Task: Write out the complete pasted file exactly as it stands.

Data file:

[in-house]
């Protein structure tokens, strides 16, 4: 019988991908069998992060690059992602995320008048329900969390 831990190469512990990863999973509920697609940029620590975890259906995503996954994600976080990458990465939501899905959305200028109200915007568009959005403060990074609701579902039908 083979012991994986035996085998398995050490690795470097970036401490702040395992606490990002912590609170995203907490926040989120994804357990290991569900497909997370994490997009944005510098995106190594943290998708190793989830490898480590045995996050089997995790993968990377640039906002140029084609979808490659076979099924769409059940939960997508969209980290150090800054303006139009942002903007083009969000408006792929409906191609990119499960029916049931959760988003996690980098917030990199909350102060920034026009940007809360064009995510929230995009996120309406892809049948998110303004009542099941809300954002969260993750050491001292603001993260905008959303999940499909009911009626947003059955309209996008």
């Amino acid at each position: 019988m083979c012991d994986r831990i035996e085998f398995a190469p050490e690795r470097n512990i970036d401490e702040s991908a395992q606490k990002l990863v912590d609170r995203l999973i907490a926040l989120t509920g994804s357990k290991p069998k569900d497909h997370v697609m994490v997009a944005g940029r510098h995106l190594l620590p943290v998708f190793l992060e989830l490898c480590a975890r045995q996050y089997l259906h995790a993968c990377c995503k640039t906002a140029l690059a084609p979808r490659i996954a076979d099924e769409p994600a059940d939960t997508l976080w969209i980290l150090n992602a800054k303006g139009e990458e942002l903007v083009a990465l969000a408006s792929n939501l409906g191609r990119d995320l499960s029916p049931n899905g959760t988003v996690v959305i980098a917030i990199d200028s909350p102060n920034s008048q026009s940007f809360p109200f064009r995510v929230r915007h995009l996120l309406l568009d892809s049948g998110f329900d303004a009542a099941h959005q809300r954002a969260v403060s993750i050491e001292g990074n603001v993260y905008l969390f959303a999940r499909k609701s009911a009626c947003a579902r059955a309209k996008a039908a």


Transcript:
[in-house]
């Protein structure tokens, strides 16, 4: 019988991908069998992060690059992602995320008048329900969390 831990190469512990990863999973509920697609940029620590975890259906995503996954994600976080990458990465939501899905959305200028109200915007568009959005403060990074609701579902039908 083979012991994986035996085998398995050490690795470097970036401490702040395992606490990002912590609170995203907490926040989120994804357990290991569900497909997370994490997009944005510098995106190594943290998708190793989830490898480590045995996050089997995790993968990377640039906002140029084609979808490659076979099924769409059940939960997508969209980290150090800054303006139009942002903007083009969000408006792929409906191609990119499960029916049931959760988003996690980098917030990199909350102060920034026009940007809360064009995510929230995009996120309406892809049948998110303004009542099941809300954002969260993750050491001292603001993260905008959303999940499909009911009626947003059955309209996008």
């Amino acid at each position: 019988m083979c012991d994986r831990i035996e085998f398995a190469p050490e690795r470097n512990i970036d401490e702040s991908a395992q606490k990002l990863v912590d609170r995203l999973i907490a926040l989120t509920g994804s357990k290991p069998k569900d497909h997370v697609m994490v997009a944005g940029r510098h995106l190594l620590p943290v998708f190793l992060e989830l490898c480590a975890r045995q996050y089997l259906h995790a993968c990377c995503k640039t906002a140029l690059a084609p979808r490659i996954a076979d099924e769409p994600a059940d939960t997508l976080w969209i980290l150090n992602a800054k303006g139009e990458e942002l903007v083009a990465l969000a408006s792929n939501l409906g191609r990119d995320l499960s029916p049931n899905g959760t988003v996690v959305i980098a917030i990199d200028s909350p102060n920034s008048q026009s940007f809360p109200f064009r995510v929230r915007h995009l996120l309406l568009d892809s049948g998110f329900d303004a009542a099941h959005q809300r954002a969260v403060s993750i050491e001292g990074n603001v993260y905008l969390f959303a999940r499909k609701s009911a009626c947003a579902r059955a309209k996008a039908a």